How Chefs Celebrate Father's Day

Eight traditions to start to honor the fatherly figures in your life this year
Staff Writer
Baking with dad


Baking with dad

From picking you up when you fell to countless hours spent pitching balls at the baseball diamond, dad has always been there for you. So how are you honoring him this Father's Day?

Maybe you’ve celebrated dad in past years by heading out for a hike (with a picnic lunch) or by giving your kids their first proper grilling tutorial. This year, make this Father’s Day different by starting a new tradition. And who better to inspire you than eight talented chefs — sons and/or fathers themselves — from around the country. From making your own “horrible drinks” to a pancake breakfast fiesta, find a tradition that appeals to you and give it a try.

Do you have a long-standing Father's Day tradition? Share it with us, below!


1. Glenn Harris, co-owner and executive chef at The Smith and Jane in New York City 

"Every year on Father’s Day, my son Max and I start the day off with bagels and smoked fish from Zucker's, then we go fishing (we keep our boat in Brooklyn). On the way back to the city, we stop for raw clams in Sheepshead Bay. We cook what fish we catch (usually striped bass) and we end the day watching the movie Big Daddy."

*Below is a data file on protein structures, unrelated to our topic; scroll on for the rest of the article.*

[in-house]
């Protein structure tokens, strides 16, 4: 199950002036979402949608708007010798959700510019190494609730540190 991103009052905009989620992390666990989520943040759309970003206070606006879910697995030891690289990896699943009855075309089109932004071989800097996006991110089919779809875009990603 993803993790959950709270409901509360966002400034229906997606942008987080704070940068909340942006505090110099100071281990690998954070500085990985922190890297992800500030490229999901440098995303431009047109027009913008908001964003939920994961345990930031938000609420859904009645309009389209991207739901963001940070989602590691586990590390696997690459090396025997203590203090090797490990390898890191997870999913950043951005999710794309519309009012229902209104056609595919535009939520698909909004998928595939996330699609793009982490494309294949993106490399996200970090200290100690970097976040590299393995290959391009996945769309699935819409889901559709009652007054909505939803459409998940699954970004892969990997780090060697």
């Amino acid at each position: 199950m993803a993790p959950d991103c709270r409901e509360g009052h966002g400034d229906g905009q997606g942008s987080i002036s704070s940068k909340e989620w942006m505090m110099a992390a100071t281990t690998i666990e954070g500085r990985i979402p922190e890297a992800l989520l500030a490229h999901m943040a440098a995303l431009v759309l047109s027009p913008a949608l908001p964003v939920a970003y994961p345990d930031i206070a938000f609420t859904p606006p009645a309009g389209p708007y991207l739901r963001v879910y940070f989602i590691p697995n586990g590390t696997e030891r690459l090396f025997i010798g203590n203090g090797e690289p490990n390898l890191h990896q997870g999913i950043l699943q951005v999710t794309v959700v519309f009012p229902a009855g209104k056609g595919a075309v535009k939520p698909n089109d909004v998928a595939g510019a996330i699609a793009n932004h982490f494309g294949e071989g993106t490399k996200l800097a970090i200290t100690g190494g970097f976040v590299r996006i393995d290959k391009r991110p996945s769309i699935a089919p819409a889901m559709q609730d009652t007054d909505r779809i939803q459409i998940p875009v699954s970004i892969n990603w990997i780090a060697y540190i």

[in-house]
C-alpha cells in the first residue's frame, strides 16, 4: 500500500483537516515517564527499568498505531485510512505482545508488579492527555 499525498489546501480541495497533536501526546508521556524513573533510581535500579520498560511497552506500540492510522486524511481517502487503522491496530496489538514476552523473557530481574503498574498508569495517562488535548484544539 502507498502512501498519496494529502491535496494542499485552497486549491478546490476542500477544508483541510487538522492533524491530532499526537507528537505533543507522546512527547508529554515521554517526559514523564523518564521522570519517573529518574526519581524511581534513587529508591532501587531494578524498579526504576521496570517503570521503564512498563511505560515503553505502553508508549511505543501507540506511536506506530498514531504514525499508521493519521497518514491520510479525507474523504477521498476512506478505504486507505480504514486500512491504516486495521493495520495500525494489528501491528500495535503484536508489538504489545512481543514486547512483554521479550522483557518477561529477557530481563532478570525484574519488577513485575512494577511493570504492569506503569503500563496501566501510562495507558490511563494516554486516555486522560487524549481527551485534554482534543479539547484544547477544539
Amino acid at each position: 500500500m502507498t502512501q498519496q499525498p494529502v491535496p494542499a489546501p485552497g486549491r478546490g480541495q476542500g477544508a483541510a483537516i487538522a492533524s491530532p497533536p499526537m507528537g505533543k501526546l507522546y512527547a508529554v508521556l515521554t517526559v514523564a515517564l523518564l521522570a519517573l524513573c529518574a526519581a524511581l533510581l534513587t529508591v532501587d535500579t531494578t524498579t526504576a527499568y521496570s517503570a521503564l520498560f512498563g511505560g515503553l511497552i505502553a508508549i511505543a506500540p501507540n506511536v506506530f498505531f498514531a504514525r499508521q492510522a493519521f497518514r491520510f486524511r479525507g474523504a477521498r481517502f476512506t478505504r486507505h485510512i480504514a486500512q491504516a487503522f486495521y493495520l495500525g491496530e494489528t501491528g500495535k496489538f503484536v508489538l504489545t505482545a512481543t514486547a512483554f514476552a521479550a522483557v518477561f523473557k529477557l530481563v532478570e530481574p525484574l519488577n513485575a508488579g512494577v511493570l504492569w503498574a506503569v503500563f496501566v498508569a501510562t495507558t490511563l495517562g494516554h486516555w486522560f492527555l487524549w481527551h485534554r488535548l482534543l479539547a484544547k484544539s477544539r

Tradition to Start: If dad loves to fish, pack a lunch and head out on the boat. When you return at the end of the day, serve him his favorite rum drink then together prepare a grill feast for the family with fish tacos, figs, and vegetables.


2. Jacob Sessom, chef/owner at Table in Asheville, N.C. 

"I have two kids at home, sons ages 11 and 13. Every year, they leave for summer camp on Father’s Day, so we actually celebrate the Saturday of the weekend before. We fly down to Atlanta (Ga.) for the weekend and go to Restaurant Eugene for the tasting menu. One of my kids loves food, so he greatly enjoys it. The other not so much — he’s more of a pizza and watching movies at home kind of guy. When I'm home with the boys, though, I'd rather not cook with them since I spend so much time doing it at the restaurant. But we’ve been known to stand over cast-iron skillets, competing to see who can eat the most hot sauce-topped fried eggs. They’ll sometimes cook for me, too — their specialty is scrambled eggs."

Tradition to start: It’s the kids’ turn to rule the kitchen. Serve dad a plate of scrambled eggs or pancakes for breakfast (with help from mom or another adult, if they’re young), or prepare his favorite ham and Swiss sandwich for lunch. What you choose can be as simple or as complex as you’d like.

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